Re: [PATCH v14 for 4.1] sys_membarrier(): system-wide memory barrier (x86)

From: Thomas Gleixner
Date: Tue Apr 14 2015 - 15:31:43 EST

On Tue, 14 Apr 2015, Mathieu Desnoyers wrote:
> So the question would be: should we introduce this syscall
> in different patches for each architecture, or should
> we add them all in one go ? There is nothing fundamentally
> x86-specific to the implementation of this system call.

We can add that in one go for the generic ones. I was merily pointing
out the inconsistency of your changelog.

> >
> > > +/* System call membarrier "flags" argument. */
> > > +enum {
> > > + /*
> > > + * Query whether the rest of the specified flags are supported,
> > > + * without performing synchronization.
> > > + */
> >
> > Docbook has support for enums.
> OK, how about the following ?
> /**
> * enum membarrier_flags - membarrier system call "flags" argument bitmask.
> *
> * Bitmask of flags to be passed to the membarrier system call. The "flags"
> * parameter can be either 0 or many of those flags combined with a bitwise
> * "or".

So now add the explanation for the implemented flags.

* MEMBARRIER_QUERY: Insert blurb ....

> Since this type is used as a system call ABI, I'm worried that a compiler
> implementation may compile a user-space program with a enum representation
> of a "char", whereas the kernel would expect an integer, thus causing an
> ABI issue, where userland would fail to clear the high-order bits of the
> register, and a more recent kernel would care about those bits (if we add
> new flags in future kernel releases).

Sigh, no. The compiler CANNOT ever truncate the enum:

"The choice of type is implementation-defined,108) but shall be
capable of representing the values of all the members of the

So if you define a value with 1<<31 the compiler cannot chose to use
a char.

> > Why is this named flags and not given a descriptive name? If I
> > understand your changelog correctly you want to implement other
> > synchronization modes than the current synchronize_sched. So mode
> > might be a proper name.
> If we look at other system calls like open(), "flags" describes a
> feature configuration, whereas "mode" is used to specify the
> permissions to use when creating the file. What we want to specify
> here is more a configuration of the syscall, which fits better with
> the existing semantic of open() "flags".

Then name it opmode or opcode, because that's what you want.

flags is usually used for features, but you dont invoke a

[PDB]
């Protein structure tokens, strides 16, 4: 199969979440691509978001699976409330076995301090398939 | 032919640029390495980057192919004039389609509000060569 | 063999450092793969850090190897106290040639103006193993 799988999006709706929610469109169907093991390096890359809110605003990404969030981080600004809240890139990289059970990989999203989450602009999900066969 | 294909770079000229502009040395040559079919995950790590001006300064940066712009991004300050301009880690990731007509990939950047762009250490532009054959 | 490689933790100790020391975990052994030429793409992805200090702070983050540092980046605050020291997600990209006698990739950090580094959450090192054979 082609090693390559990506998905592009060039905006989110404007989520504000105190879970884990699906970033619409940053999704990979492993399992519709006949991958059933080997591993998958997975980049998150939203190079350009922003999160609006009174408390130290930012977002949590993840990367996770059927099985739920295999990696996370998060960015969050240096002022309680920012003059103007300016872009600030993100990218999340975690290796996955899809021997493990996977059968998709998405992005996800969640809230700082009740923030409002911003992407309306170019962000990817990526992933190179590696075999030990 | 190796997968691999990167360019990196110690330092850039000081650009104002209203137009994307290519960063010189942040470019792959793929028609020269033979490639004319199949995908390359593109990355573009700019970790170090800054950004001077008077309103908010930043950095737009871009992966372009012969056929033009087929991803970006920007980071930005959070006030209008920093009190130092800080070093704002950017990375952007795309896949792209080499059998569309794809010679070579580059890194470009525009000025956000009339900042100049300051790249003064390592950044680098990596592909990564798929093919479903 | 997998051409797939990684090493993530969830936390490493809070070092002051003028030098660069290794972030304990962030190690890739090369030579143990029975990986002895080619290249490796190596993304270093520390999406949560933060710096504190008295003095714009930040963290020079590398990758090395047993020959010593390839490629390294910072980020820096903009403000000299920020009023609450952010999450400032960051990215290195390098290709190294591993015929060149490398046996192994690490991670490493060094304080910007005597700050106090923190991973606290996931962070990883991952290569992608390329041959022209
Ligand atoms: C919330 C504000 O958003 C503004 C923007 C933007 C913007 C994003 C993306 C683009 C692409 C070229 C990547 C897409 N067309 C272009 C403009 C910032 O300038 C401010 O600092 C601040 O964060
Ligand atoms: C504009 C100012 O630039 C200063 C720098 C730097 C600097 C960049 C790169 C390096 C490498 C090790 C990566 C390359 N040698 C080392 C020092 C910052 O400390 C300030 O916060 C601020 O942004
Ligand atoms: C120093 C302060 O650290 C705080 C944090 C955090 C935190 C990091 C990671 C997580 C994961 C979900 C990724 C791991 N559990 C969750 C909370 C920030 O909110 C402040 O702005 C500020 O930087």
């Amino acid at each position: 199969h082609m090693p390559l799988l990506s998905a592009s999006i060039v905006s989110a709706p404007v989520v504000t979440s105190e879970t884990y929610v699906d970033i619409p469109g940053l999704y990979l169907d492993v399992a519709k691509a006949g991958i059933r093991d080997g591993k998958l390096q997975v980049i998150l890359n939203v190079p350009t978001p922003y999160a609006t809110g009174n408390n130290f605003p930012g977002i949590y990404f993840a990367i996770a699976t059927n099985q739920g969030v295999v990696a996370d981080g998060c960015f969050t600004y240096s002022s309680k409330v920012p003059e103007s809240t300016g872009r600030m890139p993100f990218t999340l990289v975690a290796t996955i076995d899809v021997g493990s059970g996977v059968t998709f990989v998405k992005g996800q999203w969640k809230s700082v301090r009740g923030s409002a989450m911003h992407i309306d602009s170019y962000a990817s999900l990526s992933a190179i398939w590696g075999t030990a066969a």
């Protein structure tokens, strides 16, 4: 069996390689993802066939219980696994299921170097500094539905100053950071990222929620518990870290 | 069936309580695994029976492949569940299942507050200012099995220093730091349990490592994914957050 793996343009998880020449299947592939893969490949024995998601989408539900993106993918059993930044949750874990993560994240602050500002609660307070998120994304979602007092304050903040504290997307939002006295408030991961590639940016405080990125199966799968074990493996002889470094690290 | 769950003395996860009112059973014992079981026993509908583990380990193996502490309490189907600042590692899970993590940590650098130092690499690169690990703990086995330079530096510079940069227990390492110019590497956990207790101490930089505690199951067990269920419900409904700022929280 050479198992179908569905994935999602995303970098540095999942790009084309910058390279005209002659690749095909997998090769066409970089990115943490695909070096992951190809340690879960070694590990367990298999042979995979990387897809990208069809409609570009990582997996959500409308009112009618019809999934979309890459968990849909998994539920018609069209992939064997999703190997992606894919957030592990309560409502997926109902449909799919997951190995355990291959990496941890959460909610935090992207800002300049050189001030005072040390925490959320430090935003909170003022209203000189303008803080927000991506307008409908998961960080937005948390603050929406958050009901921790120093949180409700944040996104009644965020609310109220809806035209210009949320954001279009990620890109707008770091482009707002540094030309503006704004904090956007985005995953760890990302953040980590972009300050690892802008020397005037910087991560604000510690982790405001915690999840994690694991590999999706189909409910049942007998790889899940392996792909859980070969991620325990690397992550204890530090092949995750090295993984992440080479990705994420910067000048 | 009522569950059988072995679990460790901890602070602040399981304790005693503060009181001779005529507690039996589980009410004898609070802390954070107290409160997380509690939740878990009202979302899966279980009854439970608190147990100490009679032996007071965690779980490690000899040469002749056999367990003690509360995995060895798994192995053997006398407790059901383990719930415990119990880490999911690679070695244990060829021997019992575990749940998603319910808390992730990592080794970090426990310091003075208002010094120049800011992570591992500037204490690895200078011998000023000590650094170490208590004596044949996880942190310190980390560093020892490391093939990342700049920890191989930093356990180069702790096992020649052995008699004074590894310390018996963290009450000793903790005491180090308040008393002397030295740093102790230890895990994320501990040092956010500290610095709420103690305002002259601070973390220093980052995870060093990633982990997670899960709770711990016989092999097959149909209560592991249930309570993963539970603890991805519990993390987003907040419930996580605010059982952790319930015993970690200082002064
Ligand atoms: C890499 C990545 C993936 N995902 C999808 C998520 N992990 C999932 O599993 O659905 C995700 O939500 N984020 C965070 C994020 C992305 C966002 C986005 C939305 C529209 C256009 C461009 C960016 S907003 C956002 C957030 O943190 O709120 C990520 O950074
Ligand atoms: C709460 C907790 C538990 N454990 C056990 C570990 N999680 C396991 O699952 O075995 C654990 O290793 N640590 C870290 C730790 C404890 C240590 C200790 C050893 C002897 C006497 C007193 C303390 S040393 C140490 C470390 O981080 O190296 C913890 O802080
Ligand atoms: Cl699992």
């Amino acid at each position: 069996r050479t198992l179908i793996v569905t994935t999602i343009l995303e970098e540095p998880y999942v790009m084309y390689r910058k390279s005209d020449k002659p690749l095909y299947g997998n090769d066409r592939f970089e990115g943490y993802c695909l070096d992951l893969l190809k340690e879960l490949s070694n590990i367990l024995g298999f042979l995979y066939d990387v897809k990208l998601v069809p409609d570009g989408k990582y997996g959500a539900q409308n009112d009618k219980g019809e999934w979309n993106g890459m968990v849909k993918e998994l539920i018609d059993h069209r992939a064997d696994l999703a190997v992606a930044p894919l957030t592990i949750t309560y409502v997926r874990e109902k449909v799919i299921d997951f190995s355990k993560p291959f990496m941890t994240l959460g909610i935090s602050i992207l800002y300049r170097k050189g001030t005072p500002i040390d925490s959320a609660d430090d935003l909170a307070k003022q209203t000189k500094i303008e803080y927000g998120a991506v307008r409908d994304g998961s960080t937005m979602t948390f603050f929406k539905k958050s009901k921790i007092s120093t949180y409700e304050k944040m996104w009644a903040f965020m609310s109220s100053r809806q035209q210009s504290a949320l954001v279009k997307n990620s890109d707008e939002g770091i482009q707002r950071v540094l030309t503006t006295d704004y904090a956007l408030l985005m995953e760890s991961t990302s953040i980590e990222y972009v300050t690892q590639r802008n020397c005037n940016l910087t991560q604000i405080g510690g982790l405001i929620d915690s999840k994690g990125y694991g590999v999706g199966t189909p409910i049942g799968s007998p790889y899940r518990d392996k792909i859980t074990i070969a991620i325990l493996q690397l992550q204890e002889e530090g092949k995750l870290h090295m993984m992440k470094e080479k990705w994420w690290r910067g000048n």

sysmembarrier feature. You invoke an operation mode.

flags as the only argument is a clear indicator that we do not know
how that system call should look like in the future, so we have the
opaque flag field to implement random and inconsistent crap.

> > Why is MEMBARRIER_QUERY not a proper operation mode and simply returns
> > the supported modes instead of doing it backwards and asking whether
> > a specific value is supported?
> That's an interesting way to do it. We'd have to be careful not to
> conflict with return values like -ENOSYS then. We could define
> MEMBARRIER_QUERY as (1 << 31), which effectively reserves all
> signed negative numbers for the QUERY flag, and then the return value
> of the QUERY flag could be either a negative value (e.g. -ENOSYS)
> or the set of flags supported (bits 0 to 30).

Makes sense.

> >
> > > + * On uniprocessor systems, this system call simply returns 0 after
> > > + * validating the arguments, so user-space knows it is implemented.
> >
> > And the exact point of knowing this is?
> I guess the alternative approach would be to return -ENOSYS, and let
> userspace discover that the kernel only support uniprocessor systems
> by other means ?

It's fine to have that, but the explanation sucks.

> I really prefer that the "default" of passing "0" does
> the obviously correct behavior for the system call:
> issuing a memory barrier over the entire system. Otherwise,
> making "0" a no-op could introduce hard-to-find races
> if people misuse the system call.

People should stay away from stuff they do not understand. Whether 0
is a valid opcode or not does not matter. They will screw up anyway.

> Moreover, we need to reserve negative return values for errors like
> -ENOSYS, so we can use the high-order bit for the QUERY flag.


> In summary, how about the following:
> - "0" is the default, obviously correct flags parameter,
> which does a memory barrier on all processors.

Then make 0 an explicit value in the enum with a proper explanation
for it. It's a valid argument and wants a proper documentation.

> - 1 << 31 is the QUERY flag, which returns a bitmask of
> all flags supported.
> - We keep negative return values reserved for errors
> (e.g. -ENOSYS), even for the QUERY flag.



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